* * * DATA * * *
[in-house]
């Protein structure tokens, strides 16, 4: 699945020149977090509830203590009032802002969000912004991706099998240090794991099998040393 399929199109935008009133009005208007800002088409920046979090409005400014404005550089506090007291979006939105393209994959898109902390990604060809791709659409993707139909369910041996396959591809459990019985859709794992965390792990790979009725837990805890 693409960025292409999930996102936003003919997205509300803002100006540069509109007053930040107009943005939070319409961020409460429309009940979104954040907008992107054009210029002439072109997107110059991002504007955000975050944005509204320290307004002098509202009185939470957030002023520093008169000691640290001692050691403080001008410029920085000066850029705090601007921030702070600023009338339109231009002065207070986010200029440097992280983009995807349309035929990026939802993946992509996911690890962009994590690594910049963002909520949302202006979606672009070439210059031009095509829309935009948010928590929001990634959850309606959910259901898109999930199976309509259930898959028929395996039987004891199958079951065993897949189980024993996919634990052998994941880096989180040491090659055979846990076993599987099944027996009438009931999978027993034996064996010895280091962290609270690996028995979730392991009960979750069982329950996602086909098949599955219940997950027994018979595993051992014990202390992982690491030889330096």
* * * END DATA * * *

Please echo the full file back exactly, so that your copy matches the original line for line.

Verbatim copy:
[in-house]
């Protein structure tokens, strides 16, 4: 699945020149977090509830203590009032802002969000912004991706099998240090794991099998040393 399929199109935008009133009005208007800002088409920046979090409005400014404005550089506090007291979006939105393209994959898109902390990604060809791709659409993707139909369910041996396959591809459990019985859709794992965390792990790979009725837990805890 693409960025292409999930996102936003003919997205509300803002100006540069509109007053930040107009943005939070319409961020409460429309009940979104954040907008992107054009210029002439072109997107110059991002504007955000975050944005509204320290307004002098509202009185939470957030002023520093008169000691640290001692050691403080001008410029920085000066850029705090601007921030702070600023009338339109231009002065207070986010200029440097992280983009995807349309035929990026939802993946992509996911690890962009994590690594910049963002909520949302202006979606672009070439210059031009095509829309935009948010928590929001990634959850309606959910259901898109999930199976309509259930898959028929395996039987004891199958079951065993897949189980024993996919634990052998994941880096989180040491090659055979846990076993599987099944027996009438009931999978027993034996064996010895280091962290609270690996028995979730392991009960979750069982329950996602086909098949599955219940997950027994018979595993051992014990202390992982690491030889330096």